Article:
Novel CRISPR system modifies how stem cell genome is read

Scientists from the Gladstone Institutes (CA, USA) have utilized a variation of the CRISPR-Cas9 system to modify how the genome of induced pluripotent stem cells is expressed.

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Mar 11, 2016
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Researchers from Gladstone Institutes (CA, USA) have combined two of the most powerful biological tools of the last hundred years, altering for the first time how the genome of induced pluripotent stem cells (iPSCs) is read, utilizing a variation of the CRISPR-Cas9 system. The study offers a major advance in creating cell models of genetic diseases.

The team employed a modified version of CRISPR called CRISPR interference (CRISPRi) to inactivate genes in both iPSCs and heart cells developed from iPSCs. The method was first reported in 2013 by Stanley Qi, co-author of the current study, and it significantly improves the original CRISPR-Cas9 system by allowing the silencing of genes with increased precision and efficiency. CRISPRi is also more flexible, as it allows the user the reverse and carefully control the amount of gene suppression.

CRISPRi builds on the standard CRISPR system by using a novel deactivated version of the Cas9 protein and an addition inhibitor protein, KRAB. These proteins sit at the target point on the genome and suppress gene expression without cutting the DNA, a system which surprisingly was much more consistent than permanently cleaving the genome.

"We were amazed by the dramatic difference in performance between the two systems," described senior author Bruce Conklin. "We thought that permanently cutting the genome would be the more effective way to silence a gene, but in fact, CRISPRi is so precise and binds so tightly to the genome that it is actually a better way to silence a gene."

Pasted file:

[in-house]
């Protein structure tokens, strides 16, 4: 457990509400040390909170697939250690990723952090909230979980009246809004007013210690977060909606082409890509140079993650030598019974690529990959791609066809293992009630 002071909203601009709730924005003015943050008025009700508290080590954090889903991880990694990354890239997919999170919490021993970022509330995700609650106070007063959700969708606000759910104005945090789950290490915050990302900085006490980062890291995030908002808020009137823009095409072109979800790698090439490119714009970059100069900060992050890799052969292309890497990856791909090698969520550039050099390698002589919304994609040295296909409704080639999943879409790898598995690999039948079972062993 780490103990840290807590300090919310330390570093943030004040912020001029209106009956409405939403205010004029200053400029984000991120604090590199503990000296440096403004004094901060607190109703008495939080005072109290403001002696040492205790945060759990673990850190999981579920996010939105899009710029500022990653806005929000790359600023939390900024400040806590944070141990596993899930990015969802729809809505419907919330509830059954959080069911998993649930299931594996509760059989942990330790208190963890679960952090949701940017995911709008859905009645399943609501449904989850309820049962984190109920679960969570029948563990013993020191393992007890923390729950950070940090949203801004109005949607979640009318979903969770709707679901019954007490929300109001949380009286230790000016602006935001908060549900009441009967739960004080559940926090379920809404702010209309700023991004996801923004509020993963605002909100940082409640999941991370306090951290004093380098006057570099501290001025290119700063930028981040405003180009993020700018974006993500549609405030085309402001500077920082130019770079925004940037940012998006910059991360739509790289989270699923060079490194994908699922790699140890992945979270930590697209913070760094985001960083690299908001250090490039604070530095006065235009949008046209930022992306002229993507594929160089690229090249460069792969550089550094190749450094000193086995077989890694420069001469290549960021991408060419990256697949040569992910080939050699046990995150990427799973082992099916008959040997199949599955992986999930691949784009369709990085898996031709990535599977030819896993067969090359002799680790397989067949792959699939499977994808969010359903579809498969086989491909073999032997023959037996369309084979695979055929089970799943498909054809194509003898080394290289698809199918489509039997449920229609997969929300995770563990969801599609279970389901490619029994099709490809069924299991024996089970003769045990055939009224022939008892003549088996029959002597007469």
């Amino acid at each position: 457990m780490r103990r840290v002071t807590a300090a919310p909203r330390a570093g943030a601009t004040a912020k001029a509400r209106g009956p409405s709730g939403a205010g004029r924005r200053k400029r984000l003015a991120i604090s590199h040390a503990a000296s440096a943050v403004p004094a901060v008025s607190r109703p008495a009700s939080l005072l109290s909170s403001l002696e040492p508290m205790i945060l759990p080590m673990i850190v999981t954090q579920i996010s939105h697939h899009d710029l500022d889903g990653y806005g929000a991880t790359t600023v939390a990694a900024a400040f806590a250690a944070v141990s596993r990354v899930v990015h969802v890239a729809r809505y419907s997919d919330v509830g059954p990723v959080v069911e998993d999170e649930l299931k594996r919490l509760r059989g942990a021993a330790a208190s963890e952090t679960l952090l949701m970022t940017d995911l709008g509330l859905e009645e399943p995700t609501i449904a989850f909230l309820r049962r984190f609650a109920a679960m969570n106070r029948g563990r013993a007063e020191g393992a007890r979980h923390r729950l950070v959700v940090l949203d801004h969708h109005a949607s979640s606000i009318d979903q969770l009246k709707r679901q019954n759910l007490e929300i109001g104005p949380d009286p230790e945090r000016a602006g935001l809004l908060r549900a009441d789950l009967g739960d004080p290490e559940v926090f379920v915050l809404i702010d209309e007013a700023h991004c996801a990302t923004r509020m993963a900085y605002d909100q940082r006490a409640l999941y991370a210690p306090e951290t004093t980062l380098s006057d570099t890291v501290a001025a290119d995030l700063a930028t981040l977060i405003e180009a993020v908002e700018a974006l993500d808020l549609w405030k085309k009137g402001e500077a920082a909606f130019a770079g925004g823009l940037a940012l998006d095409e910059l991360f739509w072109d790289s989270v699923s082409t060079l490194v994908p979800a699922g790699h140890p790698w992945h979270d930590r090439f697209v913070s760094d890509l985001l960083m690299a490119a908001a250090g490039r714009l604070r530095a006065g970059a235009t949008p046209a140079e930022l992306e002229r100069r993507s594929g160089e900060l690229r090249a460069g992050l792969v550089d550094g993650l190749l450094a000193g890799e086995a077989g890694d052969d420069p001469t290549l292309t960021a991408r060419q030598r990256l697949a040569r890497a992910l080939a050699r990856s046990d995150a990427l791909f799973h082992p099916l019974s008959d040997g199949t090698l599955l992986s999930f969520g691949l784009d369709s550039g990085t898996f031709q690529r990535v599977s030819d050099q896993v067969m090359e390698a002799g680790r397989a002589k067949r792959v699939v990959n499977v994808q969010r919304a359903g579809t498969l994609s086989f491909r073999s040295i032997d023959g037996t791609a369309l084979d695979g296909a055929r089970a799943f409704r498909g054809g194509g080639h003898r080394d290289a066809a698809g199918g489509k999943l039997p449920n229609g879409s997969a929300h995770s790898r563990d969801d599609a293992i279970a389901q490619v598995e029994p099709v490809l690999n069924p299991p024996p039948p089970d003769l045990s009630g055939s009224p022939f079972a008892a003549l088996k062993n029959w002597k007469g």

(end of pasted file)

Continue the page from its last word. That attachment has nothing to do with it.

The researchers compared how well CRISPRi and CRISPR-Cas9 silenced a particular gene, responsible for controlling the capability of iPSCs to differentiate into multiple cells types. In more than 95% of the cells created using CRISPRi, the target gene was silenced, in comparison with only 60–70% of cells grown from standard CRISPR. The novel technique also did not cause off-target changes in gene expression, such as deletions or insertions to the genome, which is a shortcoming of CRISPR-Cas9.

The team was also able to demonstrate that CRISPRi acted as a ‘switch’, enabling scientists to reverse suppression of genes by removing the chemical that activates the gene inhibitor. The researchers were able to ‘fine-tune’ the degree to which genes were silenced, by carefully modifying the amount of chemicals added to the system. These results support more versatile research into the role of specific genes in development and disease.

"CRISPRi holds a major advantage in making disease-relevant cell types," explained first author Mohammad Mandegar. "Using this technology, we can mimic disease in a homogenous population of heart cells created from iPSCs. This development allows us to study genetic diseases more easily and potentially identify new therapeutic targets."


Mandegar MA, Huebsch N, Frolov EB et al. CRISPR Interference Efficiently Induces Specific and Reversible Gene Silencing in Human iPSCs. Cell Stem Cell doi:10.1016/j.stem.2016.01.022 (2016) (Epub ahead of print);
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Stella Bennett

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